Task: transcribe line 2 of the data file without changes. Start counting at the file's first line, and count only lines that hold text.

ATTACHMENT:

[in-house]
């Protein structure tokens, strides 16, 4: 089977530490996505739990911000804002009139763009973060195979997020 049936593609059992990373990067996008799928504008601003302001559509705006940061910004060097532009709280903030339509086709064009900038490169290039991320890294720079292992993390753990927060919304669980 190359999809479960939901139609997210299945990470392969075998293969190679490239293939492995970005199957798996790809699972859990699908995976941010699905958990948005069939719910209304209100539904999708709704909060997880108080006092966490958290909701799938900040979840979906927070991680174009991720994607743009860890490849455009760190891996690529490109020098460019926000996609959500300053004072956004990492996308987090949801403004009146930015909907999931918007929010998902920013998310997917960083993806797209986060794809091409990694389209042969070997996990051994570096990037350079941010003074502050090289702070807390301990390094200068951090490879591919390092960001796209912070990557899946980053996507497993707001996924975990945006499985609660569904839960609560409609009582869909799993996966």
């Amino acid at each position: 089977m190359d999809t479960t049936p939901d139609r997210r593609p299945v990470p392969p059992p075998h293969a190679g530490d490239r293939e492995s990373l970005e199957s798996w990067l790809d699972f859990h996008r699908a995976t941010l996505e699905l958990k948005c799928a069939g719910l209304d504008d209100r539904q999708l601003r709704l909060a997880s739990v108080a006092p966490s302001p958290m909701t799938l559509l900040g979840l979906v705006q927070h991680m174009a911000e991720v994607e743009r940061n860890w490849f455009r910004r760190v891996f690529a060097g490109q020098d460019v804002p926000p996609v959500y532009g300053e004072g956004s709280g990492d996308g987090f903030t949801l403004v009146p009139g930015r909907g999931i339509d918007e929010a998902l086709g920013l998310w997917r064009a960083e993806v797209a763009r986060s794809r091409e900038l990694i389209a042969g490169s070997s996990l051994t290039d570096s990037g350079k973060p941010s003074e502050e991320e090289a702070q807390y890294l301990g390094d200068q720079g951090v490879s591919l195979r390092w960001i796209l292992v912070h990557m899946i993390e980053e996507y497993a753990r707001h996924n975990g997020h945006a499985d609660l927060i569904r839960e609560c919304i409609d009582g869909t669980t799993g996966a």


């Protein structure tokens, strides 16, 4: 089977530490996505739990911000804002009139763009973060195979997020 049936593609059992990373990067996008799928504008601003302001559509705006940061910004060097532009709280903030339509086709064009900038490169290039991320890294720079292992993390753990927060919304669980 190359999809479960939901139609997210299945990470392969075998293969190679490239293939492995970005199957798996790809699972859990699908995976941010699905958990948005069939719910209304209100539904999708709704909060997880108080006092966490958290909701799938900040979840979906927070991680174009991720994607743009860890490849455009760190891996690529490109020098460019926000996609959500300053004072956004990492996308987090949801403004009146930015909907999931918007929010998902920013998310997917960083993806797209986060794809091409990694389209042969070997996990051994570096990037350079941010003074502050090289702070807390301990390094200068951090490879591919390092960001796209912070990557899946980053996507497993707001996924975990945006499985609660569904839960609560409609009582869909799993996966």